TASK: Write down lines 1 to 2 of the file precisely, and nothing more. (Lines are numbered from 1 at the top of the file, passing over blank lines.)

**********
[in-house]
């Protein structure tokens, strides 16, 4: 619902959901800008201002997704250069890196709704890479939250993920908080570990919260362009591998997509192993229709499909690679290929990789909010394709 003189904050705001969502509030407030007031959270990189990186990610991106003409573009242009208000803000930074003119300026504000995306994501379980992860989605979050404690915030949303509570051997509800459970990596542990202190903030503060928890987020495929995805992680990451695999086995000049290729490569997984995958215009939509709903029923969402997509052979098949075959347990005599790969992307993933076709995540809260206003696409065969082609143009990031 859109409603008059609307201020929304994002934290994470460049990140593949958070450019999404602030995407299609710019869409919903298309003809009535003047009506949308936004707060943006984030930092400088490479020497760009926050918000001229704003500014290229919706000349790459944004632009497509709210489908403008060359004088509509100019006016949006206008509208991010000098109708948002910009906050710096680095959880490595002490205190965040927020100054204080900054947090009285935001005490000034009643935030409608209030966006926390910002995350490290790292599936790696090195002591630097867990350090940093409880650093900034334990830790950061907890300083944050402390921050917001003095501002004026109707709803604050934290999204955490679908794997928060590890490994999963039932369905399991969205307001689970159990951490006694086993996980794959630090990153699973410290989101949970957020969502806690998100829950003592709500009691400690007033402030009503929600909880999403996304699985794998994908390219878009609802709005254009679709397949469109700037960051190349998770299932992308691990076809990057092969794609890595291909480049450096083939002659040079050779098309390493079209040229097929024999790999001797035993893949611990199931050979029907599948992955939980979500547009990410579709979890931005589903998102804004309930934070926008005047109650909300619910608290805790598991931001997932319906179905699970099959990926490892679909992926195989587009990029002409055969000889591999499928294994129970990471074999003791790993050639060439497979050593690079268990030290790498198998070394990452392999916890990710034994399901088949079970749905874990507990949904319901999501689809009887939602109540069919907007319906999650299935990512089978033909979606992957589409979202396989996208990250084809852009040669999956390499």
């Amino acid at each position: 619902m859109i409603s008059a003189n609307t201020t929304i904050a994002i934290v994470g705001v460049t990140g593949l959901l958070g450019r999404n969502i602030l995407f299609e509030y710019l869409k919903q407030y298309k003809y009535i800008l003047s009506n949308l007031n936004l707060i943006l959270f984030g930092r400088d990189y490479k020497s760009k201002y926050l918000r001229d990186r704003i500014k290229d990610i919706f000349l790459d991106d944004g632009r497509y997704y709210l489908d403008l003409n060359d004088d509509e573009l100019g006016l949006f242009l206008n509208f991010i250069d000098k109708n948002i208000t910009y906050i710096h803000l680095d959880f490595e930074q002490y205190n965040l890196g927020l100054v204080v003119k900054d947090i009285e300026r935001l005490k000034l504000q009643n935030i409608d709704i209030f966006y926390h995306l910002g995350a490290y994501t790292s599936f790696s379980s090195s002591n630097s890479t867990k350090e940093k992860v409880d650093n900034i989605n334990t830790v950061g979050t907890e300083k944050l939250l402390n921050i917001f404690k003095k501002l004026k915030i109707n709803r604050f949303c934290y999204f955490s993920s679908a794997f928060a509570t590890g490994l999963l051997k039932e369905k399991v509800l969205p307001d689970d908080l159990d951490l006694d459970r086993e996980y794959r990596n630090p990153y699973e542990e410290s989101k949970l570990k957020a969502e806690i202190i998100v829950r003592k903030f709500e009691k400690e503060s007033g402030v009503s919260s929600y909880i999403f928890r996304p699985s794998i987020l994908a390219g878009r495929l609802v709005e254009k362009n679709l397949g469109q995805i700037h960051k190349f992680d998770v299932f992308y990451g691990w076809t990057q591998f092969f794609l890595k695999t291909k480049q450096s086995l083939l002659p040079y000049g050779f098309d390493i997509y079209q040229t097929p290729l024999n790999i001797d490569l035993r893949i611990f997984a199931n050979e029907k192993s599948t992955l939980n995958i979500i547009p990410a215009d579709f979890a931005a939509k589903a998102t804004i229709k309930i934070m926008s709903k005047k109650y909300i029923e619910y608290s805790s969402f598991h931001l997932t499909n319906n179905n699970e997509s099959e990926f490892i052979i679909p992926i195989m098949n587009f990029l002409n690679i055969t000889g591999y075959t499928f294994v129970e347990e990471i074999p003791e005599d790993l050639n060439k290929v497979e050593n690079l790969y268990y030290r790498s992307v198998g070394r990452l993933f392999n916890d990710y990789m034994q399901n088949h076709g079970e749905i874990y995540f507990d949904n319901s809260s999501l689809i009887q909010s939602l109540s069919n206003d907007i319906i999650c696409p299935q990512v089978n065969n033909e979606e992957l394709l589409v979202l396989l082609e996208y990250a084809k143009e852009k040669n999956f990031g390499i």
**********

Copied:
[in-house]
């Protein structure tokens, strides 16, 4: 619902959901800008201002997704250069890196709704890479939250993920908080570990919260362009591998997509192993229709499909690679290929990789909010394709 003189904050705001969502509030407030007031959270990189990186990610991106003409573009242009208000803000930074003119300026504000995306994501379980992860989605979050404690915030949303509570051997509800459970990596542990202190903030503060928890987020495929995805992680990451695999086995000049290729490569997984995958215009939509709903029923969402997509052979098949075959347990005599790969992307993933076709995540809260206003696409065969082609143009990031 859109409603008059609307201020929304994002934290994470460049990140593949958070450019999404602030995407299609710019869409919903298309003809009535003047009506949308936004707060943006984030930092400088490479020497760009926050918000001229704003500014290229919706000349790459944004632009497509709210489908403008060359004088509509100019006016949006206008509208991010000098109708948002910009906050710096680095959880490595002490205190965040927020100054204080900054947090009285935001005490000034009643935030409608209030966006926390910002995350490290790292599936790696090195002591630097867990350090940093409880650093900034334990830790950061907890300083944050402390921050917001003095501002004026109707709803604050934290999204955490679908794997928060590890490994999963039932369905399991969205307001689970159990951490006694086993996980794959630090990153699973410290989101949970957020969502806690998100829950003592709500009691400690007033402030009503929600909880999403996304699985794998994908390219878009609802709005254009679709397949469109700037960051190349998770299932992308691990076809990057092969794609890595291909480049450096083939002659040079050779098309390493079209040229097929024999790999001797035993893949611990199931050979029907599948992955939980979500547009990410579709979890931005589903998102804004309930934070926008005047109650909300619910608290805790598991931001997932319906179905699970099959990926490892679909992926195989587009990029002409055969000889591999499928294994129970990471074999003791790993050639060439497979050593690079268990030290790498198998070394990452392999916890990710034994399901088949079970749905874990507990949904319901999501689809009887939602109540069919907007319906999650299935990512089978033909979606992957589409979202396989996208990250084809852009040669999956390499």